How can massage boost your health?

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Did you know that massage can ease a whole range of health problems from IBS to PMS? Here’s how.

When you develop a dull pain in your lower back or a stiff neck, you probably think of booking a home massage to provide relief. But the benefits of massage therapy don’t just start there…

‘I always ask clients if they have any health issues at the start of a session,’ says Devjit, a London-based massage practitioner. ‘They may come to me with a bad back, but then they mention other issues such as migraine or digestive problems, which means I can target specific areas.’

The power of massage

‘Massage works on so many levels,’ says Devjit. ‘When you’re relaxed you feel better about yourself and your immune system is stronger. It alleviates stiffness, boosts your circulation, and encourages the body to release pain-relieving endorphins.’ But which problems can massage help?

  1. IBS and digestion issues – ‘Abdominal massage gets the digestive system moving,’ says Devjit. This helps alleviate symptoms such as bloating and constipation, and eases stress, which is a trigger for IBS.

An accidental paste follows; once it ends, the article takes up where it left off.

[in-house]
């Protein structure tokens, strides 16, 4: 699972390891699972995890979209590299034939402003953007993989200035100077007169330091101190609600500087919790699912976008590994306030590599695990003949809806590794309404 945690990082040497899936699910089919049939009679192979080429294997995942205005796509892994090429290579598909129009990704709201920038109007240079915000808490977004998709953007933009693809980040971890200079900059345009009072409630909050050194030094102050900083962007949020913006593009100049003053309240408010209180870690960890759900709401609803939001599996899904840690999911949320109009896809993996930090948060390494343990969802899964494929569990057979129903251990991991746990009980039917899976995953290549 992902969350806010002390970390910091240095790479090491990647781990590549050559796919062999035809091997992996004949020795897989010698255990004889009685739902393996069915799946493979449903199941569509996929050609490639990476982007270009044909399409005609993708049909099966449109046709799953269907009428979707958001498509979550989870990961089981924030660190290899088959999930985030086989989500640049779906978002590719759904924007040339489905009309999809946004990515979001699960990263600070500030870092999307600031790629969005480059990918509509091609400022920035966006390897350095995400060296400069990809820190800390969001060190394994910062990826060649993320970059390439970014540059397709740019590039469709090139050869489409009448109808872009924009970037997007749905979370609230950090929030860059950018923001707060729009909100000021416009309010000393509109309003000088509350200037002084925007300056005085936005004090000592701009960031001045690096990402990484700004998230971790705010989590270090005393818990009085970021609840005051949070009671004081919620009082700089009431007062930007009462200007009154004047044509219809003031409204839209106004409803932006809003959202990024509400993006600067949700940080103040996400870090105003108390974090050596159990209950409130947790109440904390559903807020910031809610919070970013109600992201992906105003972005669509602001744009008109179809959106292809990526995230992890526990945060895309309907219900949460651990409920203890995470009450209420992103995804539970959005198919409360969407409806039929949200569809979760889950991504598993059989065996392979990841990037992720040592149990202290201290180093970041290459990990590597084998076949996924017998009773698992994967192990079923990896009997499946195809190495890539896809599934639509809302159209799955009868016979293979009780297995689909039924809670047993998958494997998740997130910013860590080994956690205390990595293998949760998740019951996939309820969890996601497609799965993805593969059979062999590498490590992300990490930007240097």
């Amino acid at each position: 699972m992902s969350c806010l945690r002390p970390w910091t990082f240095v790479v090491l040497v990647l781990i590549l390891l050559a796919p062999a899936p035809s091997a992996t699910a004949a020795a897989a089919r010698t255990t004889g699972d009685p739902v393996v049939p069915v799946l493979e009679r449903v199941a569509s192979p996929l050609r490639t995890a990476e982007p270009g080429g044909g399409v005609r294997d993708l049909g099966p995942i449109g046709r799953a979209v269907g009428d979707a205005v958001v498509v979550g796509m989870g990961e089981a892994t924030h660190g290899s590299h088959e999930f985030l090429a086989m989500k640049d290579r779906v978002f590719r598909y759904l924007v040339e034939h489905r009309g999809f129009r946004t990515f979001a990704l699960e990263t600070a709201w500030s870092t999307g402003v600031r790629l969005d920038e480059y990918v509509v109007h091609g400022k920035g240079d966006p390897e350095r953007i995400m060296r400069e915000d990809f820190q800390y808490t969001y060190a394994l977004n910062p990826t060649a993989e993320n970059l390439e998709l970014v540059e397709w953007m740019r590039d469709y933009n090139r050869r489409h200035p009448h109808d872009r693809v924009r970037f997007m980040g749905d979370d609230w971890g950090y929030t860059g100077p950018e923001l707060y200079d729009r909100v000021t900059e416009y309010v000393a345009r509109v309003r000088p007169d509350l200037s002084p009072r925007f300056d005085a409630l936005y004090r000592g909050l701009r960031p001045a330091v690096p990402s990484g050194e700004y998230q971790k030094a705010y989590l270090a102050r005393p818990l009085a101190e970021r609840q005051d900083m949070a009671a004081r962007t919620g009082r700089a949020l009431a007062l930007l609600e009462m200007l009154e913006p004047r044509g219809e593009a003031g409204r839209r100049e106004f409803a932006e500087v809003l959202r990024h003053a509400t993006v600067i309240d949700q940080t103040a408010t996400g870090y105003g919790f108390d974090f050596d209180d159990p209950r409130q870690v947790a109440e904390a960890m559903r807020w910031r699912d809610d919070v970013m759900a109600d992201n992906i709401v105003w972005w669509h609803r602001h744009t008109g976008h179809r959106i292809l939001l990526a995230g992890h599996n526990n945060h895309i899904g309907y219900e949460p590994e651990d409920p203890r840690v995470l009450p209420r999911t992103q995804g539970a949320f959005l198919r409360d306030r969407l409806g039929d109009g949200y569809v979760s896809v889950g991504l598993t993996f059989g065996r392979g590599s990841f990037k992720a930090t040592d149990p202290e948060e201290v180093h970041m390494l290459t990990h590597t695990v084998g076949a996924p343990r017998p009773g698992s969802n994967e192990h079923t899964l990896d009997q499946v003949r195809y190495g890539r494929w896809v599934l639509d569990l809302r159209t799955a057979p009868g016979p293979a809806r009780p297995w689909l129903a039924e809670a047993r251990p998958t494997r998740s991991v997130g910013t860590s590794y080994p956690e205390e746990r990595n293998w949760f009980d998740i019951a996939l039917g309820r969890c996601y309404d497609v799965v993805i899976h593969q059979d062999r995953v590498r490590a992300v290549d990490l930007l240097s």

2. Tension headaches and migraines – ‘A deep tissue massage of the neck, shoulders and upper back is ideal,’ says Devjit. Researchers at the University of Auckland found people who received massage therapy for several weeks reported fewer migraines and more restful sleep afterwards.
  3. Premenstrual syndrome ­– Massage has been found to banish mood swings, bloating, headaches, weight gain, and other PMS symptoms. Try Thai massage, where the therapist uses his or her body to move the client into a variety of positions and includes compression of muscles and mobilisation of joints.
  4. Insomnia and anxiety – ‘People can get trapped in a cycle of worry which affects mood, but massage can help release physical stress and even improve emotional issues. I may try Swedish massage to relieve muscle tension and help reduce stress levels,’ says Devjit.
  5. Depression – Evidence shows massage may help alleviate symptoms of depression. Researchers think this could be due to inducing relaxation; building an ‘alliance’ between the therapist and patient, and by causing the body to release the ‘trust hormone’ oxytocin.

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